Trash and Recycling Pushed-Back One Day Beginning Wednesday (2/5/2014)

Posted by Bob on February 4, 2014 under Daily Blogs | Be the First to Comment

Trash and recycling collection will be delayed one day beginning Wednesday (2/5/2014) as a result of the inclement weather predicted for tomorrow morning (2/5/2014).  The schedule for the rest of this week only is as follows:

  • Regular Wednesday (2/5/2014) collection will be Thursday (2/6/2014);
  • Regular Thursday (2/6/2014) collection will be Friday (2/7/2o14); and
  • Regular Friday (2/7/2014) collection will be Saturday (2/8/2014).

Regular collection schedules will resume Monday (2/10/2014), weather permitting.  As always, please ensure all trash and recycling containers are placed curbside by midnight on the regular day of collection.  Trucks will occasionally be dispatched earlier than usual on the day of collection depending on scheduling constraints and/or weather-related disruptions.

Tri-Boards to Review Long Term School Proposal – 1/28/2014

Posted by Bob on January 28, 2014 under Daily Blogs | Be the First to Comment

The Long Term School Facility Planning Committee (“LTSFPC”) will present its final draft report to the Tri-Boards (Board of Education, Board of Finance and Board of Education seating together) tonight, (Tuesday, January 28, 2014) at City Hill Middle School (441 City Hill Street, Naugatuck, CT 06770) beginning at 6:30 PM.  This presentation will mark the first time most members of the Tri-Boards will be briefed on the LTSFPC’s detailed plan for Naugatuck school infrastructure over the next twenty (20) years.  The presentation is the culmination of over two (2) years of detailed research and analysis by members of the LTSFPC.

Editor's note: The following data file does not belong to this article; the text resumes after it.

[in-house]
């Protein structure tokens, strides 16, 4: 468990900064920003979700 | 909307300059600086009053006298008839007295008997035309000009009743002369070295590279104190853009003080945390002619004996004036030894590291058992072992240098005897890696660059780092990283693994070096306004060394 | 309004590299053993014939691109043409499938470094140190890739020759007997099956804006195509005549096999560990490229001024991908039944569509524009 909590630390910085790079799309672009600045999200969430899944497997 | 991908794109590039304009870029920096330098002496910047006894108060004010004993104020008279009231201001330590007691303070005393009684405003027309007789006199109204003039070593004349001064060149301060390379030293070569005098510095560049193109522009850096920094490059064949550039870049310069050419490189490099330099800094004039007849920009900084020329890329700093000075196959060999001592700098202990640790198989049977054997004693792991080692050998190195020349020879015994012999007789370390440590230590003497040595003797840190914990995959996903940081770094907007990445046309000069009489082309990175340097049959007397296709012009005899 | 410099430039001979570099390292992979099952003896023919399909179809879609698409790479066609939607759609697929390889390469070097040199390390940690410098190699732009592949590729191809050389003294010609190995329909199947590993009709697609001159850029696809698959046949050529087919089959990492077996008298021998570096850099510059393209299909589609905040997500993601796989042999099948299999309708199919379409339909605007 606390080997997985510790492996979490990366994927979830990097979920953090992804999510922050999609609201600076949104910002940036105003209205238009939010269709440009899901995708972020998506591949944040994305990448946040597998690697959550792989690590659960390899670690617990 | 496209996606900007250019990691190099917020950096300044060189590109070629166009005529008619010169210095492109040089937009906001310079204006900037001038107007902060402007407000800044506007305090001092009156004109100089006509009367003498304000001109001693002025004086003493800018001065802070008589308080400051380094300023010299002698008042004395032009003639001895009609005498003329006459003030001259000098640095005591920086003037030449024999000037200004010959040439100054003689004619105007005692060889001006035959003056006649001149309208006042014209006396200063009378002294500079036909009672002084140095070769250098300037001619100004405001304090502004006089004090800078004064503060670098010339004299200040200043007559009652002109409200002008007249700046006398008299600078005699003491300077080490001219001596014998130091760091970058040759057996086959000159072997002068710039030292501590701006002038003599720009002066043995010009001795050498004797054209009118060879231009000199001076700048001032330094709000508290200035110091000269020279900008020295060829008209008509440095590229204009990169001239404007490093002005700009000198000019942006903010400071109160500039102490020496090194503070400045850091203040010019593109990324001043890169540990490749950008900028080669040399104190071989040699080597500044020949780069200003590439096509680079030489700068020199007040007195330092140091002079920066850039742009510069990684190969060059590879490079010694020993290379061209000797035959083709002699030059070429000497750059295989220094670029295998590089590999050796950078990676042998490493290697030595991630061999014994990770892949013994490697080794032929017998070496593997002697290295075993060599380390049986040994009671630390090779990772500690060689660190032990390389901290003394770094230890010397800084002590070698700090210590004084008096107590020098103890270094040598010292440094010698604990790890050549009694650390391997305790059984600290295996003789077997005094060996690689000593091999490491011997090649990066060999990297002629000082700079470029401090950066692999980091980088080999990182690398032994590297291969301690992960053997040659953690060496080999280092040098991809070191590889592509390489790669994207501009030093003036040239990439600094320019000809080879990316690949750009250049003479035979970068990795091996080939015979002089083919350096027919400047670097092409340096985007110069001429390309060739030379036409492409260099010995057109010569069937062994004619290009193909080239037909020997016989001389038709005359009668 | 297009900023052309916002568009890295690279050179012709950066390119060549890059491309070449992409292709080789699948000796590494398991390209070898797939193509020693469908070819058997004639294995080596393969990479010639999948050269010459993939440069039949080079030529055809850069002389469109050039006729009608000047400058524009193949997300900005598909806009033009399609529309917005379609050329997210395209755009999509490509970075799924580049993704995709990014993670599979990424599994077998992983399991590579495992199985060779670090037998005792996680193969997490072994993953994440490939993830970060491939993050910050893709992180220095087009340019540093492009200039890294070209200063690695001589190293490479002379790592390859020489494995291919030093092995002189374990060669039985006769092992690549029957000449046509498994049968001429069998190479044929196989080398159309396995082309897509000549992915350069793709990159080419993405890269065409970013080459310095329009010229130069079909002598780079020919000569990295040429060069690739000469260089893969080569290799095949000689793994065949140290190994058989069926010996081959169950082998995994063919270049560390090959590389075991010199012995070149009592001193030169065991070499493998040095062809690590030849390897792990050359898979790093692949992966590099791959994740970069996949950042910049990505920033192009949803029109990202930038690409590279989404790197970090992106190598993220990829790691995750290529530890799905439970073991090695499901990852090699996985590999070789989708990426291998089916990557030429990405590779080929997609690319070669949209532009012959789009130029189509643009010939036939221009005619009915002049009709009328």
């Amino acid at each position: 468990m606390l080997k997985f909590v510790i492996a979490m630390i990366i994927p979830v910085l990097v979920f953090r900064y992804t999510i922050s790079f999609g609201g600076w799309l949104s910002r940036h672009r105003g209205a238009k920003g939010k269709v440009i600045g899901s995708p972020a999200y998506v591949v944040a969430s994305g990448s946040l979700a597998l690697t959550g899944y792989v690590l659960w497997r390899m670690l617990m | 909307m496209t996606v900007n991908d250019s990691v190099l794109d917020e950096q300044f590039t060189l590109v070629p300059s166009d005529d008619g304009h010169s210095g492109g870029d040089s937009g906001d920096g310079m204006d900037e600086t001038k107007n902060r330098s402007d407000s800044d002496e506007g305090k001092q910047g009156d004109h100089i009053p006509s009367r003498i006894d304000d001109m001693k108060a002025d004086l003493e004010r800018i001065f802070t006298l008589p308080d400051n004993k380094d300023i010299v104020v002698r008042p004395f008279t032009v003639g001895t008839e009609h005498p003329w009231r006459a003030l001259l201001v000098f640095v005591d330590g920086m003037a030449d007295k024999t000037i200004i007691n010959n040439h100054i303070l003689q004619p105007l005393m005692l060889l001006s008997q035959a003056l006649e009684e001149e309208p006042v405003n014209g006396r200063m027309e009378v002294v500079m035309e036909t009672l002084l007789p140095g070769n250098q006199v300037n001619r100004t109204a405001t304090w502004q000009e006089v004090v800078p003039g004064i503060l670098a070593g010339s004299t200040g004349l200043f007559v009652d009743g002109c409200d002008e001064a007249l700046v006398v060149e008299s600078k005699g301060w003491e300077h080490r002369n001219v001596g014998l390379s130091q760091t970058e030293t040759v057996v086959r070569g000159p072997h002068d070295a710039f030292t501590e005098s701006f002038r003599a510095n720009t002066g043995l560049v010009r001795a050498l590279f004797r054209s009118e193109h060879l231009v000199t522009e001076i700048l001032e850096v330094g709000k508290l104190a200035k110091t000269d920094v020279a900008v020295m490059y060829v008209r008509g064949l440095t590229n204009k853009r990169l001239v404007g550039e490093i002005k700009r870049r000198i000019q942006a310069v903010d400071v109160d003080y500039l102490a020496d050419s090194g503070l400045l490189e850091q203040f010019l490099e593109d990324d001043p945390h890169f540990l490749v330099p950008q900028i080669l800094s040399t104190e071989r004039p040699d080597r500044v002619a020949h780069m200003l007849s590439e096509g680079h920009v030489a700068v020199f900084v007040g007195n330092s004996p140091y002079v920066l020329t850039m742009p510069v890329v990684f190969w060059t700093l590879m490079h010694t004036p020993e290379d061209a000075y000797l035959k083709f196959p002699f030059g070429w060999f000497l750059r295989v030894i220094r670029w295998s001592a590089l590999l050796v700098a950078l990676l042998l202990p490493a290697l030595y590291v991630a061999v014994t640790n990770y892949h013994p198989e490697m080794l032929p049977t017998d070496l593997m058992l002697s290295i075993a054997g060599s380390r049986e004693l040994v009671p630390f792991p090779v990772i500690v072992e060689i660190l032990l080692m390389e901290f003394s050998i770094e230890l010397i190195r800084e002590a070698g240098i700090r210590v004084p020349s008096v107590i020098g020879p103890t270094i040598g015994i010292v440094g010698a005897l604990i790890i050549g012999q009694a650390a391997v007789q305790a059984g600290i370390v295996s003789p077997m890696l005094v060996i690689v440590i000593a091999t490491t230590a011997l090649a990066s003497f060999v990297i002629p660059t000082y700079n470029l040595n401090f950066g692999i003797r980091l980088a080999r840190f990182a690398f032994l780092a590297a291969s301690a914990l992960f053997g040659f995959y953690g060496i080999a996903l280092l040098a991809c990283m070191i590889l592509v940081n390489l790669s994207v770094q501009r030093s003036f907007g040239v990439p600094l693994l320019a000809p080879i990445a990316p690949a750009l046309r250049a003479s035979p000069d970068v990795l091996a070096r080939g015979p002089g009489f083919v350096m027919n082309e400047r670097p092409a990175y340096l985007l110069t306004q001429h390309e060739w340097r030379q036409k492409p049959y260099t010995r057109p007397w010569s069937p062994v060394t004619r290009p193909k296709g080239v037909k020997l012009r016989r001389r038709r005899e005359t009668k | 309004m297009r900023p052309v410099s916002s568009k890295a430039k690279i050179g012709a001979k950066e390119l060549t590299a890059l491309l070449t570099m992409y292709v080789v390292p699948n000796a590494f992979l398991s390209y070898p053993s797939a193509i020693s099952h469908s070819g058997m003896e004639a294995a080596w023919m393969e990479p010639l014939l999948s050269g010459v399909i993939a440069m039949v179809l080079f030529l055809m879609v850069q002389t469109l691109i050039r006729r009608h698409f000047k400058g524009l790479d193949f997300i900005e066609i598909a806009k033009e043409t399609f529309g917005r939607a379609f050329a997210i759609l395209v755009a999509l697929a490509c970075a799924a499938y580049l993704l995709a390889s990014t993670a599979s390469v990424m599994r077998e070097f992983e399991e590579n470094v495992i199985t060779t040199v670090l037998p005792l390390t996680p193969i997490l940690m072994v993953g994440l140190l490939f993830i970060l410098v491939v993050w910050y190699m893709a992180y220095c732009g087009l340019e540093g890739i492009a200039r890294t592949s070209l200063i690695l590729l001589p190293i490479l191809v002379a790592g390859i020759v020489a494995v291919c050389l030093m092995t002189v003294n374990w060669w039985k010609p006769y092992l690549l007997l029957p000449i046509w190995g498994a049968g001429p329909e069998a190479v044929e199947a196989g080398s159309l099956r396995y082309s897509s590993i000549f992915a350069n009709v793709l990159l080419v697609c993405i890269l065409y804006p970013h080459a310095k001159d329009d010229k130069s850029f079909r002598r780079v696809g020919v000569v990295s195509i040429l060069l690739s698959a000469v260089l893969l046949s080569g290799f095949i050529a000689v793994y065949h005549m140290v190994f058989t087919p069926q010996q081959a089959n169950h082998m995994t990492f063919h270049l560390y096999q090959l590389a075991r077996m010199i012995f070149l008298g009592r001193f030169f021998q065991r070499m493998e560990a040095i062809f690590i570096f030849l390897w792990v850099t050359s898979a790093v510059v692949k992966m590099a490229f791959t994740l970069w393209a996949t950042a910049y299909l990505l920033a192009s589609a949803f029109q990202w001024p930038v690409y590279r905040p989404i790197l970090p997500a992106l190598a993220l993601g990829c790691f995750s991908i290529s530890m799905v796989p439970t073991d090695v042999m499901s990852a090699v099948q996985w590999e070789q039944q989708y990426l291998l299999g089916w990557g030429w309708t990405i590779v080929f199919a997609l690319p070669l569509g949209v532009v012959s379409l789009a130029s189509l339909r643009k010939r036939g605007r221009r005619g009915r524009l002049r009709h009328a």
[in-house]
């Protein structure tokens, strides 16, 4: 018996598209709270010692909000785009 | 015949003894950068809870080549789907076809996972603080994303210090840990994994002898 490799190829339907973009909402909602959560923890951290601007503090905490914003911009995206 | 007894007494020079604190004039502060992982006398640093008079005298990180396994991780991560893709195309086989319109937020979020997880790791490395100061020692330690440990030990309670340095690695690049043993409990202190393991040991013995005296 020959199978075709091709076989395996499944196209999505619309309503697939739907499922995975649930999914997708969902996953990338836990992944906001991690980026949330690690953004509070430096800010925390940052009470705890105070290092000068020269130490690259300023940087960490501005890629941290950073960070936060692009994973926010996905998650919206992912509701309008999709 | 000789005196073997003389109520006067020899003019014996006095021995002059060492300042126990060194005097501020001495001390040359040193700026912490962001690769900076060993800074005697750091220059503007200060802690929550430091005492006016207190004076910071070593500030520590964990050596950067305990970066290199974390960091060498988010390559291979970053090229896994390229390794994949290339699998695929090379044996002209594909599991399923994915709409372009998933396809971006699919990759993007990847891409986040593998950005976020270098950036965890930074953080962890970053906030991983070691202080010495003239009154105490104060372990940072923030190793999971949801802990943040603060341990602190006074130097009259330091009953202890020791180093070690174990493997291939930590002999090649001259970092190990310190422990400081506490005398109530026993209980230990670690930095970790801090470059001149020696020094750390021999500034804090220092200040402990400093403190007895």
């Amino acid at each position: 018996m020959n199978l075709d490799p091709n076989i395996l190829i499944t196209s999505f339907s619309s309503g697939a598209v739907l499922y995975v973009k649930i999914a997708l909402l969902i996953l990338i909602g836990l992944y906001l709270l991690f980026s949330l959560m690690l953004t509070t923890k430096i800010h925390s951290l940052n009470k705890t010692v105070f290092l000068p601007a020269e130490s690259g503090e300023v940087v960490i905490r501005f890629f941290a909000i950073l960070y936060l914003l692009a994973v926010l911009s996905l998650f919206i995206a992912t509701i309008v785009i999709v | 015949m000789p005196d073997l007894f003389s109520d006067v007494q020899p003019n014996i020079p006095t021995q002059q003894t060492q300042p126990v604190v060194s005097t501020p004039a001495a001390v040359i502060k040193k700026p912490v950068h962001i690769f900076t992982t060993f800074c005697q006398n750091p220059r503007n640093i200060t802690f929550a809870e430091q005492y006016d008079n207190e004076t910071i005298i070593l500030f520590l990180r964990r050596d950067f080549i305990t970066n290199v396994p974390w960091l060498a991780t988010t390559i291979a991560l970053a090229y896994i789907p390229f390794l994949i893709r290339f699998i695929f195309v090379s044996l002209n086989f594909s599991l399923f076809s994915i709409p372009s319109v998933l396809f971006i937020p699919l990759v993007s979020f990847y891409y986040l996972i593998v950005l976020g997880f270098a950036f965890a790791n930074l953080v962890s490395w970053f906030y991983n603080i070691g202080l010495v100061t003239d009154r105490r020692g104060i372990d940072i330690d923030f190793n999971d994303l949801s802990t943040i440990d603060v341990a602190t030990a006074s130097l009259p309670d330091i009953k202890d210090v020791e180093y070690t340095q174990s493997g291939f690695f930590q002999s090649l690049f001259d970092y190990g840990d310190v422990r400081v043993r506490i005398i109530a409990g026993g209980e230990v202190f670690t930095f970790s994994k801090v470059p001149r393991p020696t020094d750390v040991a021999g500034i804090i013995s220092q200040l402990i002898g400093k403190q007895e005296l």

The report which will be presented to the Tri-Board may be viewed here in .pdf format.  The Microsoft PowerPoint presentation that will introduce the report can be viewed here in both PowerPoint and .pdf formats.

The LTSFPC, chaired by local Naugatuck attorney Pete Hess, was originally charged with formulating a long term vision for Naugatuck school infrastructure after the controversial redistricting imposed for the 2010-2011 school year.  The first phase of the plan has already begun implementation with the renovation of Naugatuck High School.  Recommendations regarding other Borough-owned buildings in Downtown Naugatuck such as the Naugatuck Train Station, Building 25 and the Naugatuck Town Hall have been incorporated into the report.   

The Tri-Boards meeting is open to the public.  While public comment will not be solicited at this particular meeting, there will be ample opportunity to comment in the future.

Borough Departments to Open at Noon on Friday (1/3/2014)

Posted by Bob on January 3, 2014 under Daily Blogs | Be the First to Comment

The Naugatuck Town Hall, Naugatuck Senior Center  and all other non-emergency management departments will open at 12:00 Noon today (Friday, January 3, 2014) as a result of the snow and winter weather.  Employees working in non-emergency management departments should report to work at 12:00 Noon today (1/3/2014).

All employees working within departments with emergency management responsibilities (including but not limited to the Fire Department, Police Department and Department of Public Works) shall remain on regular schedules at the discretion of supervisors.

The Naugatuck Senior Center will function as a warming center from 12:00 Noon to 4:00 PM.  Anyone in need of long term sheltering should use the 2-1-1 system to find available spaces within the region. Please contact 9-1-1 for true emergencies.